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December 23, 2022


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Not a fan of Benediction?


"the great movies I saw this year felt more and more like acts of defiance, minor blows against an encroaching empire"

I watched my two favorites ("No Bears" for the first time and "Benediction" on a revisit) the same week when the Supreme Court heard 303 Creative LLC v. Elenis. Watching how those lives on-screen and in real life have been shaped by brutal and reactionary laws, particularly laws created under a dubious sense of religious morality, it made the future seem even more bleak.

Glenn Kenny

I missed a lot of highly regarded pictures — "Benediction," "Aftersun," "Women Talking" are the first that spring to mind. I hope to catch up, of course.


'Everything Everywhere All At Once' ultimately reminded me of the latter volumes of Moore & O'Neill's 'League of Extraordinary Gentlemen' -- there comes a point when you have to ask the creators to stop showing off how many narrative/allusive plates they can keep spinning, and just focus on SOMETHING, anything, for crying out loud! Immense props to Michelle Yeoh and Ke Huy Quan though.


I will be curious to hear your thoughts about Aftersun at some point. I found it heartbreaking and technically accomplished.

Regarding The Fabelmans, I am not sure if you have noticed, but I have been taken aback by the way some detractors ignored the antisemitic abuse in the movie. They have suggested Spielberg’s only struggle was his parents’ divorce but not the bigotry in high school? It baffles me when I notice it.

By the way, I credit your review of Murina for exposing me to the film. It was great.


"Everything Everywhere All At Once" fell short in a lot of ways, but to be honest, I wasn't expecting much more than a wacky martial arts-inspired sci-fi fantasy when I went to see it (a friend's choice, not mine) so it was actually a welcome surprise in some respects.

It does suggest some dark, tantalizing ideas - unexplored perhaps, but seeing a more traditionally-minded elder demand that his daughter kill her own daughter/his granddaughter brought to mind some harrowing experiences I witnessed as an outsider, ones that were never settled, much less resolved with "Ohana means family." (I realize the plot sets it up so that the scene feels logical and innocuous as fantasy, but given the context of intergenerational trauma, it suggested bolder possibilities - to be fair, such possibilities are probably best explored in a different kind of film.)


Some more horrible hours you'll never get back, besides Babylon? Worst films of the year lists are just as fun. Elvis gave me a migraine.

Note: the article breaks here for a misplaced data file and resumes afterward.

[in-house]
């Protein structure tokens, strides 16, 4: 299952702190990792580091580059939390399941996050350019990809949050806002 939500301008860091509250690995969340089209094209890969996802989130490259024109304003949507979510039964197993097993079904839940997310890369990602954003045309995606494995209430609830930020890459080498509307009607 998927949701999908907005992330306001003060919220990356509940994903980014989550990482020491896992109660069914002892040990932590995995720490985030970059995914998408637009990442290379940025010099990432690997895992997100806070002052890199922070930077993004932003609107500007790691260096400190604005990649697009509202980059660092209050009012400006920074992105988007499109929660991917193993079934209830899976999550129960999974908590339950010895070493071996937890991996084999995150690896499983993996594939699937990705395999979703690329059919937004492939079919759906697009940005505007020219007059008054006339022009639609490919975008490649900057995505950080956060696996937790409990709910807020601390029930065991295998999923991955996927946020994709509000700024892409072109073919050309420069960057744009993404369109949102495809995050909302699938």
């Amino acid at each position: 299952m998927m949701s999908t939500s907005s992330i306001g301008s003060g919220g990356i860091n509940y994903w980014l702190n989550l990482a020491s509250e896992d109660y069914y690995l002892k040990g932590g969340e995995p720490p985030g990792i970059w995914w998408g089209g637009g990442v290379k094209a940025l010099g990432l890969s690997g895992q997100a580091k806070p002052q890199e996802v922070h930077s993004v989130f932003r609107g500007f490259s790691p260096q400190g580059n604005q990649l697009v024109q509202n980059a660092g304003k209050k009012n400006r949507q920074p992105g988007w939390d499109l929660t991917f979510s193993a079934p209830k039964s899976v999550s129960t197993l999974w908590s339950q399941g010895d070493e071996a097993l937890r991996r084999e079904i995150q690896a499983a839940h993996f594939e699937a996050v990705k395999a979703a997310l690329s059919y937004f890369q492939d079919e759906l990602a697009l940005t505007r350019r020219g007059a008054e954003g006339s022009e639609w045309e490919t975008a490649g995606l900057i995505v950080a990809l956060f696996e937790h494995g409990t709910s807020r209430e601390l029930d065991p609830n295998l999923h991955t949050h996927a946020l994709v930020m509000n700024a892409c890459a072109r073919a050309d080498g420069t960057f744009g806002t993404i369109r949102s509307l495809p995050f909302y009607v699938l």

Well, I've seen Barbarian and The Northman. Barbarian was my favorite moviegoing experience of the year. Of movies Glenn didn't list, I liked X, Nope, and Bodies Bodies Bodies. Worst movie I saw in a theater in '22: Don't Worry Darling.

Glenn's comment on Everything Everywhere All at Once is the first negative take I've seen on that movie.

The divide between what critics (and film buffs) like and what the public pays to see continues to widen. Most people are unaware of any movies except for big franchise films. Not even The Fabelmans could draw audiences.


Glenn's perspective on The Menu would be welcome. The critics are all over the place on this one (Rex Reed loves it! David Jenkins hates it!) and it's a surprise box office success, despite it not being a big franchise film.


Variety reports that Babylon "bombed with $3.6 million from 3,343 venues over the weekend and $5.3 million through Monday. The film’s especially terrible start, as well as its C+ CinemaScore from audiences, suggests that even with winter blues, the 3-hour and 9-minute long Babylon may not have resonated on the big screen."

I sort of admire Chazelle for getting a studio to lavish a substantial budget (a reported $80M) on a movie that's not based on a comic book, a toy, a video game or a YA novel. Haven't seen it, but based the opinions of people I respect -- Glenn, Thomas Doherty, Stephanie Z, Farran Nehme -- I'll stay away.


I've already read "Hollywood Babylon," which seems to have been Chazelle's main source for his film. Is there a scene where the Clara Bow stand-in takes on the USC football team?

Robert Horton

"I've dragged my feet seeing Neptune Frost because I still remember Slam" - I thought I was the only person with this sentence, word for word, in my head. (Great list.)


I'm not really a fan of Chazelle's work - he's great at making spectacles, but what he has to say about anything usually seems really wrong or simply asinine. It's still a shame his film is doing so poorly - it's not getting easier for auteurs to make personal films on a larger budget, not unless they're already sci-fi spectacles themselves. Between "Babylon" and "Amsterdam"'s failures, it's only going to make things tougher for everyone.

Glenn Kenny

On "The Menu:" well I certainly don't think it's a major film but I was pleasantly surprised by the first hour and twenty minutes, in that it managed to hold its frankly goofy conceit together, and be funny and reasonably tense and occasionally startling about it. I processed it largely as a kind of Amicus film (again!) only with food. In the mode of "Tales From the Crypt," only without actually cutaways to the stories sins of those who are being punished. I like Anya Taylor-Joy in just about any context and that helped. It fell apart for me, though, once it got into that whole sentimental "you lose your soul when you give up doing it for love" business. Phooey.